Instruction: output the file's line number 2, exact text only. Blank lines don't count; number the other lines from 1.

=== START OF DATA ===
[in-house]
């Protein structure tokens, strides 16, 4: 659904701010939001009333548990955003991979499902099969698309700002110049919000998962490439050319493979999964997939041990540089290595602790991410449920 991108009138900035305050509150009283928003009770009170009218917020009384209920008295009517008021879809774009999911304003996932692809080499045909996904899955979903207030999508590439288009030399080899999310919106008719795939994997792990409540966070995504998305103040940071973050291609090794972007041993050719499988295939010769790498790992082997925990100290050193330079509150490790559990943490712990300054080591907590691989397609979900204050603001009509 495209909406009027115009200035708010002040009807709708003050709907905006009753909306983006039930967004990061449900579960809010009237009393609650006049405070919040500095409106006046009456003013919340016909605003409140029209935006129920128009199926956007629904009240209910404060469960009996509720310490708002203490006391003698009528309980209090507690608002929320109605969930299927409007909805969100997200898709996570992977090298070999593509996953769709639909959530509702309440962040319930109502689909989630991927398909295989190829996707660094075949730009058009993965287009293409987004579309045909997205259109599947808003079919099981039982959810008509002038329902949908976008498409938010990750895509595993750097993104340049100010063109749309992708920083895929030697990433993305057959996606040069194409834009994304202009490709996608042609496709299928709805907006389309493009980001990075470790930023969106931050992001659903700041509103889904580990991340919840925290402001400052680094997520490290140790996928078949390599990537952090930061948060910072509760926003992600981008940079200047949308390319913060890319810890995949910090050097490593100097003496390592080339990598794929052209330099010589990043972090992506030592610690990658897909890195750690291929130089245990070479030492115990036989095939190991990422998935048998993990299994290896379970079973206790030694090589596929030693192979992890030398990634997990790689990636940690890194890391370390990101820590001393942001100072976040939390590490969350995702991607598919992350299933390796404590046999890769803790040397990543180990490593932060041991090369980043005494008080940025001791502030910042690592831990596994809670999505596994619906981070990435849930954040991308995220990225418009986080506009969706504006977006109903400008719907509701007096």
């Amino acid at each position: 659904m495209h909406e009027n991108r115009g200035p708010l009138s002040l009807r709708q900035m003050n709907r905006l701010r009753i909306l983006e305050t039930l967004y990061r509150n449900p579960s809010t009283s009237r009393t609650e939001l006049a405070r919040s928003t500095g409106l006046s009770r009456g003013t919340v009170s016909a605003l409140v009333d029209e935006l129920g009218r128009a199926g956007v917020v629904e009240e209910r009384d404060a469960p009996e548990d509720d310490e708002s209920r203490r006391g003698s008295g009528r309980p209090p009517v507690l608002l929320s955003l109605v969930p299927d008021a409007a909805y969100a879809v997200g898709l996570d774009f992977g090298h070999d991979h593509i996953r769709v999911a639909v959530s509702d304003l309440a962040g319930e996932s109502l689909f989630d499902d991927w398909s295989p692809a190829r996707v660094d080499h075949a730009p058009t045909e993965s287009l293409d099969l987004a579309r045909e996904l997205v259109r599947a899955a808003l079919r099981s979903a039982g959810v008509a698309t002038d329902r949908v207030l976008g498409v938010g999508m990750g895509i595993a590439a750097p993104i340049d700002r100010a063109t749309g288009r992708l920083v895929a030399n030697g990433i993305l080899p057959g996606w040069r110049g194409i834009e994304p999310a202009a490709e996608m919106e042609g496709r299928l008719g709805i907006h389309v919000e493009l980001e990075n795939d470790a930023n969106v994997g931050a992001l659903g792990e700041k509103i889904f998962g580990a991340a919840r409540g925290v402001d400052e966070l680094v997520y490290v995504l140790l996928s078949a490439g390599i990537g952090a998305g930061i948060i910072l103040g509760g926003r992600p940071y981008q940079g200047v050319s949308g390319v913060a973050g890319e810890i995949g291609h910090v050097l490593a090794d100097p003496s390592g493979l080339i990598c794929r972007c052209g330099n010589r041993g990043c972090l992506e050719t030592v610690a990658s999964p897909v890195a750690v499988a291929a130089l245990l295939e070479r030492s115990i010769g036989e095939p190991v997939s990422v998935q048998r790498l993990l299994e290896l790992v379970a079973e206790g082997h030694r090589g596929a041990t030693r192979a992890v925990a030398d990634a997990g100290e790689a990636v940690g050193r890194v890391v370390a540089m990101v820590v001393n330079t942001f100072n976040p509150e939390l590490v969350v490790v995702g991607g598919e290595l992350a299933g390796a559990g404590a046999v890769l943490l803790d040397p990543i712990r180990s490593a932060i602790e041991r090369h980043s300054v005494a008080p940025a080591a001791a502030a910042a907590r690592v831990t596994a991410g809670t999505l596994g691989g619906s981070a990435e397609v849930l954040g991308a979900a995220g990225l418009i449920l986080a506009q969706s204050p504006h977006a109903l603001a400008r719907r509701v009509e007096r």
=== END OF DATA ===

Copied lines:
């Protein structure tokens, strides 16, 4: 659904701010939001009333548990955003991979499902099969698309700002110049919000998962490439050319493979999964997939041990540089290595602790991410449920 991108009138900035305050509150009283928003009770009170009218917020009384209920008295009517008021879809774009999911304003996932692809080499045909996904899955979903207030999508590439288009030399080899999310919106008719795939994997792990409540966070995504998305103040940071973050291609090794972007041993050719499988295939010769790498790992082997925990100290050193330079509150490790559990943490712990300054080591907590691989397609979900204050603001009509 495209909406009027115009200035708010002040009807709708003050709907905006009753909306983006039930967004990061449900579960809010009237009393609650006049405070919040500095409106006046009456003013919340016909605003409140029209935006129920128009199926956007629904009240209910404060469960009996509720310490708002203490006391003698009528309980209090507690608002929320109605969930299927409007909805969100997200898709996570992977090298070999593509996953769709639909959530509702309440962040319930109502689909989630991927398909295989190829996707660094075949730009058009993965287009293409987004579309045909997205259109599947808003079919099981039982959810008509002038329902949908976008498409938010990750895509595993750097993104340049100010063109749309992708920083895929030697990433993305057959996606040069194409834009994304202009490709996608042609496709299928709805907006389309493009980001990075470790930023969106931050992001659903700041509103889904580990991340919840925290402001400052680094997520490290140790996928078949390599990537952090930061948060910072509760926003992600981008940079200047949308390319913060890319810890995949910090050097490593100097003496390592080339990598794929052209330099010589990043972090992506030592610690990658897909890195750690291929130089245990070479030492115990036989095939190991990422998935048998993990299994290896379970079973206790030694090589596929030693192979992890030398990634997990790689990636940690890194890391370390990101820590001393942001100072976040939390590490969350995702991607598919992350299933390796404590046999890769803790040397990543180990490593932060041991090369980043005494008080940025001791502030910042690592831990596994809670999505596994619906981070990435849930954040991308995220990225418009986080506009969706504006977006109903400008719907509701007096």